By Daniel Libit
In a deposition earlier this month, former University of New Mexico Athletic Director Paul Krebs acknowledged that he regularly deleted work-related emails he considered to be “routine” — and that others in his department did the same.
“I delete communications,” Krebs said, according to the official transcript of the deposition. “It seemed to be helpful to keep things neat and tidy.”
Krebs was deposed by my lawyers on Nov. 7, as part of a public records lawsuit I filed against the University of New Mexico Foundation. A week prior to his deposition, the Albuquerque Journal reported on an email that Krebs had sent to two other UNM athletic department employees, instructing them to delete messages that related to the reinstatement of the school’s skiing program. The reason: so I, specifically, wouldn’t have a chance to obtain them through a public records request.
As this website previously noted — in calling for an investigation by the New Mexico Attorney General’s office into UNM’s public records practices — state law makes it a fourth-degree felony to knowingly destroy or remove public records. And the New Mexico Administrative Code, which facilitates those laws, demands that even “routine correspondence” must be maintained by a public body for an entire calendar year from the year in which those records were created.
So by what alternative legal standard did Krebs go about deciding which of his emails should be forever hidden from the public? Personal discretion, more or less.
“I made a judgment call based upon the content of the emails,” Krebs said. “My understanding is that important documents need to be retained. Day-to-day documents do not.”
My attorney, Nicholas Hart, attempted to draw Krebs out on his criteria for “routine” communications, by posing a hypothetical in which he received a message from a Lobo donor. Here’s their exchange (omitting the standard objections from UNM’s attorney, Kimberly Bell, to keep things neat and tidy):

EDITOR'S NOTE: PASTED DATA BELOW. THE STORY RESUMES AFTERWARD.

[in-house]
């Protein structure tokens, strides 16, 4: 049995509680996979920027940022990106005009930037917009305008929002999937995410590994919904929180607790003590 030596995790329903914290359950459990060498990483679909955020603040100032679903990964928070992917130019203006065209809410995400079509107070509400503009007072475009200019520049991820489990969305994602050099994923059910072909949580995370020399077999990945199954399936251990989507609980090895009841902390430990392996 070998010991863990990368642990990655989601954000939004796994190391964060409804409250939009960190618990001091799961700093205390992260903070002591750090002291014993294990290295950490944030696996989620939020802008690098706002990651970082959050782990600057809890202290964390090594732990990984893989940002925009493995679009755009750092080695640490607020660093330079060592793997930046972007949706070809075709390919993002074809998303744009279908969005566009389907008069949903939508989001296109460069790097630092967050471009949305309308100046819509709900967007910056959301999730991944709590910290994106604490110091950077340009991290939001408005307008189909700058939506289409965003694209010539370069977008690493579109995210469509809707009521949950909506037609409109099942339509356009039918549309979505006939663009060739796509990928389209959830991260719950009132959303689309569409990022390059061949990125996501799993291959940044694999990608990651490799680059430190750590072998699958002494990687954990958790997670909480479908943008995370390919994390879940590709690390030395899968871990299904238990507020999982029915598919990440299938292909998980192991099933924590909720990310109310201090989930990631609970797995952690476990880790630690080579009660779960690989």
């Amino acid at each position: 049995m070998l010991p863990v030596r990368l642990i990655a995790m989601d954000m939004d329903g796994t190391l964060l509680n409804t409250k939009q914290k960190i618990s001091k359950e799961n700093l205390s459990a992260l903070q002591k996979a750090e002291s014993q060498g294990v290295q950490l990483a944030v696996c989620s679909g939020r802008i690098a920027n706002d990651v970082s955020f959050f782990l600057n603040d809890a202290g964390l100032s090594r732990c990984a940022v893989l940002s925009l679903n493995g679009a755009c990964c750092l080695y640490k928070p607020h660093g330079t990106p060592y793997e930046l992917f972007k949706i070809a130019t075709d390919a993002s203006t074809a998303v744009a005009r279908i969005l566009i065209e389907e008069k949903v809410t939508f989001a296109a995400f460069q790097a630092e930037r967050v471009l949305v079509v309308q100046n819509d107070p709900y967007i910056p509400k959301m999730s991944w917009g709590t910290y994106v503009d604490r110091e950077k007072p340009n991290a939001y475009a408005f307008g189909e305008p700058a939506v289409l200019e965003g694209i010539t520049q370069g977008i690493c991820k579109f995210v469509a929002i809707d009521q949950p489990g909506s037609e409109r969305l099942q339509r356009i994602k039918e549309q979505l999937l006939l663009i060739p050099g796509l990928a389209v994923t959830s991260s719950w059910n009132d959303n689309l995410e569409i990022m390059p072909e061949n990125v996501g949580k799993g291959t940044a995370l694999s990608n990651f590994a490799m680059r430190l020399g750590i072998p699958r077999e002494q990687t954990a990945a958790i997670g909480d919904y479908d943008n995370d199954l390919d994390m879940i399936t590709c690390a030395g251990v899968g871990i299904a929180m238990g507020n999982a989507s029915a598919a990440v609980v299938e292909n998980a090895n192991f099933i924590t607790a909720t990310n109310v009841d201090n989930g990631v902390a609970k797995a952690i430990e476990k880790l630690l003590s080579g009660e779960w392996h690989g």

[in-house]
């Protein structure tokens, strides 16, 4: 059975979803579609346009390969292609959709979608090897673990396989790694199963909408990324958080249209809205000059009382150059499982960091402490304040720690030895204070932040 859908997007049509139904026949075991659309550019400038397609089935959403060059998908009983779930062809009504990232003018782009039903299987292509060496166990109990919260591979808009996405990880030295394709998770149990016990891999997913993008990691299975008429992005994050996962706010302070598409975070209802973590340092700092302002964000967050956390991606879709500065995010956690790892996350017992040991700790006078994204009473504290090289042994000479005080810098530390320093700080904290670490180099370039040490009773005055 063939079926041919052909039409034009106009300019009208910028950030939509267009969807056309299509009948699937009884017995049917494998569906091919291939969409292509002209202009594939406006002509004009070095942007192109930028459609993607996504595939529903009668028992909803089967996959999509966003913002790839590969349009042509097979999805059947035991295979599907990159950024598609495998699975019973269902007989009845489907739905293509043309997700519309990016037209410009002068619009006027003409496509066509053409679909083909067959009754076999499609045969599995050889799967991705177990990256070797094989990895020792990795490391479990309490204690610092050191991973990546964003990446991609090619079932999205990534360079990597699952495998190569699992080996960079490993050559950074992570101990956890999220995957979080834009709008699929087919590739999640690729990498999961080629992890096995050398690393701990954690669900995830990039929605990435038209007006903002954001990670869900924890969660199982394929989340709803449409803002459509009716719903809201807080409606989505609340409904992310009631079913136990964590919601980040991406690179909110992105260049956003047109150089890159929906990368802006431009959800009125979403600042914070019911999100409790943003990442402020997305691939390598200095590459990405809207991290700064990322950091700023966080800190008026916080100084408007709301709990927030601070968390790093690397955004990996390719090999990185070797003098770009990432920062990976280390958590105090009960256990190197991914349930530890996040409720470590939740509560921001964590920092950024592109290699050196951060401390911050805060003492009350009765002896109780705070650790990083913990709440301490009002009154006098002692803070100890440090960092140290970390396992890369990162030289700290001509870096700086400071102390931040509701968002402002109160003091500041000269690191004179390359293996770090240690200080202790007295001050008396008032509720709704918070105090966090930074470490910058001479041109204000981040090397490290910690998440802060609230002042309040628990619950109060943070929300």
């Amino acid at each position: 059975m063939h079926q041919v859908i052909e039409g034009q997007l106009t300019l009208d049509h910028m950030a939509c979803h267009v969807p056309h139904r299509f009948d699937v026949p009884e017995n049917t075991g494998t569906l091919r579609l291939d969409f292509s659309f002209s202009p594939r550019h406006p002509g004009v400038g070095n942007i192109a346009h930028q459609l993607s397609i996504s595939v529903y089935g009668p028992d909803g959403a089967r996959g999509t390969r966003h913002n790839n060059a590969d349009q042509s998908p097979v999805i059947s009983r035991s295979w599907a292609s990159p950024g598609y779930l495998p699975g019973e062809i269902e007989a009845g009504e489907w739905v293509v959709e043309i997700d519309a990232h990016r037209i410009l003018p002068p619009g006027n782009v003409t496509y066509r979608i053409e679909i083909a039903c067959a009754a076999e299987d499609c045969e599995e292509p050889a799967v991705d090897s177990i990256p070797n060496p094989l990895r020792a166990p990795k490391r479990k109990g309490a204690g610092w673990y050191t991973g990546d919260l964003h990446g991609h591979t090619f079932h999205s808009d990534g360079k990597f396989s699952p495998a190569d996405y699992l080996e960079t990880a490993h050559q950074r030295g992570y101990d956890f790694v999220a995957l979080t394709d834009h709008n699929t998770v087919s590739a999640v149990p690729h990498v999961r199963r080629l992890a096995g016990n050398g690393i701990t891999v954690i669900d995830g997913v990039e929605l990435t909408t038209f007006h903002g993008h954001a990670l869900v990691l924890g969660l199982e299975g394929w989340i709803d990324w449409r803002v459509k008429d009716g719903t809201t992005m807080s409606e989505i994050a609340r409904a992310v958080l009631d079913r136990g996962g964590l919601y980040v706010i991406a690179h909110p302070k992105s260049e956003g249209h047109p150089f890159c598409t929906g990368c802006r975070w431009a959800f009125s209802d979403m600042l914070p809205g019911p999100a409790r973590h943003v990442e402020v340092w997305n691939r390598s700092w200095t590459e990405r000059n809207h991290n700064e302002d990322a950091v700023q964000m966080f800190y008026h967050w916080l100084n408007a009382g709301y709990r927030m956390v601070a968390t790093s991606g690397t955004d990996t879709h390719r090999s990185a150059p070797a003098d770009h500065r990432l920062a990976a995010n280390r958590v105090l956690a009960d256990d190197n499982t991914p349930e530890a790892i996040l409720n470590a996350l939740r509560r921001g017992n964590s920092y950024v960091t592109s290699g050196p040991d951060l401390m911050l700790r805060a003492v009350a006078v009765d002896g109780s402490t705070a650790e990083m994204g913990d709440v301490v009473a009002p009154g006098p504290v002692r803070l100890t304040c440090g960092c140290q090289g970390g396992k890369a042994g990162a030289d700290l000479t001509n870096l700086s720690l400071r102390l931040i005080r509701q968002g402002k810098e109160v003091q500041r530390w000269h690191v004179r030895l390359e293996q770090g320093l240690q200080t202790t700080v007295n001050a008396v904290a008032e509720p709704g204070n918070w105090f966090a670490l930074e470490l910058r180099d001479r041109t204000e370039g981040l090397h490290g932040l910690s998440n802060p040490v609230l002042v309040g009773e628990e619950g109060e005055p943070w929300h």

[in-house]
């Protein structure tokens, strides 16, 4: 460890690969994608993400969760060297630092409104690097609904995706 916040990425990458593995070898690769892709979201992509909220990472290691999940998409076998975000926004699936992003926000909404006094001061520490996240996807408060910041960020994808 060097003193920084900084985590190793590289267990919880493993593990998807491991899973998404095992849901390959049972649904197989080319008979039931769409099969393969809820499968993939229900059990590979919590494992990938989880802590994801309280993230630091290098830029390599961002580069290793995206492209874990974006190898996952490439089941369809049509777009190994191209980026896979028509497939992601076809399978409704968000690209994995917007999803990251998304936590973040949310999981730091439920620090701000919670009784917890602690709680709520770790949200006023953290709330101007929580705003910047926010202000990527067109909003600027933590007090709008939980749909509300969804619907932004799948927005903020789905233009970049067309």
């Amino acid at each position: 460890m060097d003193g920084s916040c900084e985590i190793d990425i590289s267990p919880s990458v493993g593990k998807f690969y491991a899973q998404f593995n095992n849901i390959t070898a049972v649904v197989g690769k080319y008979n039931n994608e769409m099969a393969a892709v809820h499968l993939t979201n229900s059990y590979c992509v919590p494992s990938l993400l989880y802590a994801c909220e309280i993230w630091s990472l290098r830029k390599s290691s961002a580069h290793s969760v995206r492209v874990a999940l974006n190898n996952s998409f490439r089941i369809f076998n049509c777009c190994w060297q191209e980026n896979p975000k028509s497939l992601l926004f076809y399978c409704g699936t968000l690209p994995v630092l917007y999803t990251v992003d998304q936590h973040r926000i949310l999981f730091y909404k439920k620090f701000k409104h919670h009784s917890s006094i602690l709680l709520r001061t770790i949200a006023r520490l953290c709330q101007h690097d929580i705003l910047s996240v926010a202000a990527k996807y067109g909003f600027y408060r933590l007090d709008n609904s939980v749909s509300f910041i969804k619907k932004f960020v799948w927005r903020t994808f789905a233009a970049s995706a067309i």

HART: Would an email from a donor saying “I want to give this contribution to the University’s basketball program” be routine correspondence?
KREBS: I typically didn’t get that kind of email.
HART: If you did, would that be routine correspondence?
KREBS: I don’t recall getting that kind of email. I’m not going to speculate on it. I don’t recall getting emails like that.
HART: If you received an email from any donor, would you consider those emails from donors to be routine correspondence that didn’t have to be preserved?
KREBS: Depending upon the subject matter and the severity of the conversation, yes.
So, how did Krebs get this notion in his head that records he believed to be “routine” were somehow exempt from preservation? Krebs said he received “formal training” on compliance with the Inspection of Public Records Act by John Rodriguez, UNM’s records custodian, but he couldn’t recall many specifics about it. However, from this training, Krebs suggested, he understood that he could delete routine correspondence. And Krebs’ stated definition of routine correspondence is fairly broad: “daily communication on a subject matter,” he described.
Hart later asked Krebs about the emails referenced in the Journal story, in which he advised Kaley Espindola and Frank Mercogliano to delete communications related to the skiing announcement. (Incidentally, Espindola is the assigned IPRA custodian for the UNM athletic department, so she should have presumably known better.) This is where Krebs really got wrapped around the axle in his own definitional game. Behold:
HART: Is it also correct that you said “Delete this email”?